1. Jan 19, 2010

the guy

1. The problem statement, all variables and given/known data
A bolt comes loose from underneath an elevator that is moving upward at a speed of 7.1 m/s. The bolt reaches the bottom of the elevator shaft in 3.6 s.
(a) How high up was the elevator when the bolt came loose?

(b) What is the speed of the bolt when it hits the bottom of the shaft?

2. Relevant equations
v=v0+ at
(x-x0)=vot+.5at^2
V^2=V0^2 -2a(x-x0)

3. The attempt at a solution

Im confused as if the acceleration of the elevator is constant or not, i cant seem to find it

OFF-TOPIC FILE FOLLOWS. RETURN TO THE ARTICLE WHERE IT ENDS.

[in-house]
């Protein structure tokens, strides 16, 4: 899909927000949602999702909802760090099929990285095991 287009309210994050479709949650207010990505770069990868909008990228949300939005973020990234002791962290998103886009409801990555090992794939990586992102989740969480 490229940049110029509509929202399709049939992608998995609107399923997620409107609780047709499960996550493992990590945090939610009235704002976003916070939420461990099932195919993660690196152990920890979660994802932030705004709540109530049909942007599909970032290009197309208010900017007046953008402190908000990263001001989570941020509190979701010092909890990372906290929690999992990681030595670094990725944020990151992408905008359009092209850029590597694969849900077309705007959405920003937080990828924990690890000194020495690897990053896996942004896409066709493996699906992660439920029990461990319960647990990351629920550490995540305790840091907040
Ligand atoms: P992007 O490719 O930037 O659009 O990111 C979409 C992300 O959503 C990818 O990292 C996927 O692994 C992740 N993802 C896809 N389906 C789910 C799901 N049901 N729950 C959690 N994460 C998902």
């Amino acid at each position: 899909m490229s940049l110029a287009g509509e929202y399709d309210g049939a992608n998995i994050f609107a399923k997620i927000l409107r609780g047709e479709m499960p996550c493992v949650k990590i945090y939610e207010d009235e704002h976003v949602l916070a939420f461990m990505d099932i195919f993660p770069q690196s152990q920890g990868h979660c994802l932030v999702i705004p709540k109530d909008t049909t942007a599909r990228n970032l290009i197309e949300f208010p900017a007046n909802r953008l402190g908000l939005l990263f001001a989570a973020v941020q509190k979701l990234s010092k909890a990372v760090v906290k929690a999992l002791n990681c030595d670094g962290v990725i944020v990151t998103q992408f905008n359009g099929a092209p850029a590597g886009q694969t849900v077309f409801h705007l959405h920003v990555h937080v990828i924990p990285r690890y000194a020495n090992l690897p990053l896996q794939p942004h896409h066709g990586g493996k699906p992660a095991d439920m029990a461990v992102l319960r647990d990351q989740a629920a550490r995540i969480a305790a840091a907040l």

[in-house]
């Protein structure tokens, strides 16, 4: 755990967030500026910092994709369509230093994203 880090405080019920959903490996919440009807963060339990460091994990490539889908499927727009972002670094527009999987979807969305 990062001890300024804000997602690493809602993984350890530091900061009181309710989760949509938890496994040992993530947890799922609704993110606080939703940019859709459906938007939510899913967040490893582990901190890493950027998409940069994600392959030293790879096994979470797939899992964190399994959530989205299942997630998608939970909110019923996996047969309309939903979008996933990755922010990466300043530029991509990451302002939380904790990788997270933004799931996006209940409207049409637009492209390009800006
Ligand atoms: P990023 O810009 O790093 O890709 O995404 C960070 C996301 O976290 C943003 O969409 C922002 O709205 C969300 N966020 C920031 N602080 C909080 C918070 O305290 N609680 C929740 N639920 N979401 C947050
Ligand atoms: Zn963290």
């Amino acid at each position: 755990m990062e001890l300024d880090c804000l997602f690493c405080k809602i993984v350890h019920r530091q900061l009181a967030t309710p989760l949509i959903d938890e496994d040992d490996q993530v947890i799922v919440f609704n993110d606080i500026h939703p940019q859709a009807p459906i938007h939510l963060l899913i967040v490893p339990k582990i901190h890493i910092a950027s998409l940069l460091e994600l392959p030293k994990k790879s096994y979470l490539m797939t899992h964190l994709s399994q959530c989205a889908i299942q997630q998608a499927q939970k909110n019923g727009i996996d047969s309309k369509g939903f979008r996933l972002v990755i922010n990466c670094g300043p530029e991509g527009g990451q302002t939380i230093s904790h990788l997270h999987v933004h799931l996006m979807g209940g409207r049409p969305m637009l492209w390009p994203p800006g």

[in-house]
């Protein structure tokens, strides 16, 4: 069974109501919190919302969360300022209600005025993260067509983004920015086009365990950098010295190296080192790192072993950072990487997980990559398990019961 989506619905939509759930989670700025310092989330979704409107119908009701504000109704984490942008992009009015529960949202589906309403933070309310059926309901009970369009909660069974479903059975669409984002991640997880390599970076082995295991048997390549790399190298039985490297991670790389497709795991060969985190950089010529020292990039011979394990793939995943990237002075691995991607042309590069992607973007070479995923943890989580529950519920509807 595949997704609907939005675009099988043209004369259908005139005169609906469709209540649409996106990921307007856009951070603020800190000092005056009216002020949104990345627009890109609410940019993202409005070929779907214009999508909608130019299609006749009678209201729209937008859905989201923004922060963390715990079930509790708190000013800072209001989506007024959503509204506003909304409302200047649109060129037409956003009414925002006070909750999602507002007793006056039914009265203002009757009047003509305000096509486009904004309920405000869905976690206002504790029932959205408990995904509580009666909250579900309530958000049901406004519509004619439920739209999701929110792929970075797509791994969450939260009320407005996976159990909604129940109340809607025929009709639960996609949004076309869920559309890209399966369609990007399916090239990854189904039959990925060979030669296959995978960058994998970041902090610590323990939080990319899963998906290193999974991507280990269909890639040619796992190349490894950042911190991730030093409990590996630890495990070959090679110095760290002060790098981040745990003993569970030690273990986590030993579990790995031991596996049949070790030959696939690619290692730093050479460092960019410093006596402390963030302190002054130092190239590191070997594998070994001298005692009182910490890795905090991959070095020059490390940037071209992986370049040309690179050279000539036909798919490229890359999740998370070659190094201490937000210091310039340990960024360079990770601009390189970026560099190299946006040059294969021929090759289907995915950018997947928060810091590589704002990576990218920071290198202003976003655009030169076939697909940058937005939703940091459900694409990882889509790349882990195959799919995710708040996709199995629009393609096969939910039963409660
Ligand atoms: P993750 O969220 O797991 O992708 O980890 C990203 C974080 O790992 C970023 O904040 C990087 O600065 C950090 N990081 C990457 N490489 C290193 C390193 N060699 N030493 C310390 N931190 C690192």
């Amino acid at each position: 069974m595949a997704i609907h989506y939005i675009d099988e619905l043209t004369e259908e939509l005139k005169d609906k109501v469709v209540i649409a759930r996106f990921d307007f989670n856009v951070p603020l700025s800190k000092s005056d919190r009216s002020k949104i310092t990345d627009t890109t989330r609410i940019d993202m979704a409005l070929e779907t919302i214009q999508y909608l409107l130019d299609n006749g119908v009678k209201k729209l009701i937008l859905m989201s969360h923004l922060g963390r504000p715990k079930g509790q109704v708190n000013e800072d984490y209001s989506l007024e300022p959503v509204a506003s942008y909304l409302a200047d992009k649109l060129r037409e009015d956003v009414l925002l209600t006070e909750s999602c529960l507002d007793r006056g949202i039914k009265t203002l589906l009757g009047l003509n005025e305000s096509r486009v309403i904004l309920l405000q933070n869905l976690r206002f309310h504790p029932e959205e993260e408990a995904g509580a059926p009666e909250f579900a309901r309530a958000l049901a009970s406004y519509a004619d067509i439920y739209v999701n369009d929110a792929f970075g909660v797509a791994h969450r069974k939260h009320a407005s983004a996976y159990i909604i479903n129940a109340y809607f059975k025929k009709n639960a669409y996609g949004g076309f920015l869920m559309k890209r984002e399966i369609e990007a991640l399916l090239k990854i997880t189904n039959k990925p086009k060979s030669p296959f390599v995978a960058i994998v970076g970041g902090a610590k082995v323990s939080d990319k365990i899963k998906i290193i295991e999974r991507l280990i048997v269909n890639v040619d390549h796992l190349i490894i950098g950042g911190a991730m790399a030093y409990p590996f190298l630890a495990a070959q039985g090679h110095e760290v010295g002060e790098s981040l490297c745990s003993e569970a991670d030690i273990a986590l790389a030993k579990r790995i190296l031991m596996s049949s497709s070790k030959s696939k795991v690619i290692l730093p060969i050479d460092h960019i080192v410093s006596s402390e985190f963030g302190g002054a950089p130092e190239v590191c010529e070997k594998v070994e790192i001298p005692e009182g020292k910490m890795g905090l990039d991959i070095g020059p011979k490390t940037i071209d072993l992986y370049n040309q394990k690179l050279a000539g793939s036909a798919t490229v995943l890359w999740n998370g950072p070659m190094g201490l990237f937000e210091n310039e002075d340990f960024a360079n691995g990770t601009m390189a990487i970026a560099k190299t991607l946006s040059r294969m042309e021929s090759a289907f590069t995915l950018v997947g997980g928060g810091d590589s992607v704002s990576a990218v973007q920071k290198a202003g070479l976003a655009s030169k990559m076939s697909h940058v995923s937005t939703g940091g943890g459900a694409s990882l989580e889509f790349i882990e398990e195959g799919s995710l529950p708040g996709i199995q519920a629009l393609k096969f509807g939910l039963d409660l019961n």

2. Jan 19, 2010

therest

The elevator is not accelerating, it only has a velocity.
You can find the height of the elevator using the equation for velocity: v=x/t.
You are trying to find x; you have t and v.
What do you have to do to find x?

To find the speed of the bolt when it hits the ground, remember that a=v/t. You are trying to find v (the speed), and you have t. You also have a, which is the acceleration due to gravity, 9.8 m/s2. You just need to do simple algebra for both of these problems.

Oh, by the way, remember that if something just has a velocity, its acceleration is zero. The equations you have listed are more complicated than this problem requires, but when you need them later, something moving with constant velocity has zero acceleration. So you might just need the x0 + v0t parts of the equation, for example.

Last edited: Jan 19, 2010